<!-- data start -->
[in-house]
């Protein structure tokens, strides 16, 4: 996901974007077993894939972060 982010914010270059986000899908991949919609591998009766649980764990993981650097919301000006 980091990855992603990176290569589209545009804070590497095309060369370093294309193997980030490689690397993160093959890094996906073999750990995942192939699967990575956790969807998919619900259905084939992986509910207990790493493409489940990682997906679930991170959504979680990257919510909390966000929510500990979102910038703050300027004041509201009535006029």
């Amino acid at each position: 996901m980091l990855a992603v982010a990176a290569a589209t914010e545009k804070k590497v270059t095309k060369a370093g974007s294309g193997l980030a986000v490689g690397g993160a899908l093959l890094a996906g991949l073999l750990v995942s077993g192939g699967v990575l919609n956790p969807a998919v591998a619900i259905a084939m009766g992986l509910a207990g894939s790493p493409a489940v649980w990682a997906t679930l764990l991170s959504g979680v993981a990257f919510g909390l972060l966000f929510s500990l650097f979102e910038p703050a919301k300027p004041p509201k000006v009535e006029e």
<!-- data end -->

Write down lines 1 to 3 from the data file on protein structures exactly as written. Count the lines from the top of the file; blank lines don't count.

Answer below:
[in-house]
């Protein structure tokens, strides 16, 4: 996901974007077993894939972060 982010914010270059986000899908991949919609591998009766649980764990993981650097919301000006 980091990855992603990176290569589209545009804070590497095309060369370093294309193997980030490689690397993160093959890094996906073999750990995942192939699967990575956790969807998919619900259905084939992986509910207990790493493409489940990682997906679930991170959504979680990257919510909390966000929510500990979102910038703050300027004041509201009535006029």
């Amino acid at each position: 996901m980091l990855a992603v982010a990176a290569a589209t914010e545009k804070k590497v270059t095309k060369a370093g974007s294309g193997l980030a986000v490689g690397g993160a899908l093959l890094a996906g991949l073999l750990v995942s077993g192939g699967v990575l919609n956790p969807a998919v591998a619900i259905a084939m009766g992986l509910a207990g894939s790493p493409a489940v649980w990682a997906t679930l764990l991170s959504g979680v993981a990257f919510g909390l972060l966000f929510s500990l650097f979102e910038p703050a919301k300027p004041p509201k000006v009535e006029e």